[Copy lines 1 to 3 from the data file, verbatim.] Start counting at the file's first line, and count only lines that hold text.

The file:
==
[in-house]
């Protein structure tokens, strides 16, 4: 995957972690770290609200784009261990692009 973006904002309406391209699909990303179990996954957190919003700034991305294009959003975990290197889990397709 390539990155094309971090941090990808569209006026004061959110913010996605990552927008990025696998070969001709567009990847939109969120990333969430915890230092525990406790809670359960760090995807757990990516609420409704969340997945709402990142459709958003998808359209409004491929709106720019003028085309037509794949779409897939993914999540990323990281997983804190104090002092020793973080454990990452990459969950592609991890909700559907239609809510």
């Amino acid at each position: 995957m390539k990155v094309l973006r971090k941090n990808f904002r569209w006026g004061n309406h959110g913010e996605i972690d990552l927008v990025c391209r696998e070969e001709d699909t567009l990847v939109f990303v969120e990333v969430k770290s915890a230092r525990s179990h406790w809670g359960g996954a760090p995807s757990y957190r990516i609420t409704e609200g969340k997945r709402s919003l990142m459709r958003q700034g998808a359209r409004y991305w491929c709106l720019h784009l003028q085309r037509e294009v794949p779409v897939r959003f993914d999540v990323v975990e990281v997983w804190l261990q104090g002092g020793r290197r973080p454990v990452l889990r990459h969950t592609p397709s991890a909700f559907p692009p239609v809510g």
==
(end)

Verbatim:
[in-house]
């Protein structure tokens, strides 16, 4: 995957972690770290609200784009261990692009 973006904002309406391209699909990303179990996954957190919003700034991305294009959003975990290197889990397709 390539990155094309971090941090990808569209006026004061959110913010996605990552927008990025696998070969001709567009990847939109969120990333969430915890230092525990406790809670359960760090995807757990990516609420409704969340997945709402990142459709958003998808359209409004491929709106720019003028085309037509794949779409897939993914999540990323990281997983804190104090002092020793973080454990990452990459969950592609991890909700559907239609809510």
């Amino acid at each position: 995957m390539k990155v094309l973006r971090k941090n990808f904002r569209w006026g004061n309406h959110g913010e996605i972690d990552l927008v990025c391209r696998e070969e001709d699909t567009l990847v939109f990303v969120e990333v969430k770290s915890a230092r525990s179990h406790w809670g359960g996954a760090p995807s757990y957190r990516i609420t409704e609200g969340k997945r709402s919003l990142m459709r958003q700034g998808a359209r409004y991305w491929c709106l720019h784009l003028q085309r037509e294009v794949p779409v897939r959003f993914d999540v990323v975990e990281v997983w804190l261990q104090g002092g020793r290197r973080p454990v990452l889990r990459h969950t592609p397709s991890a909700f559907p692009p239609v809510g």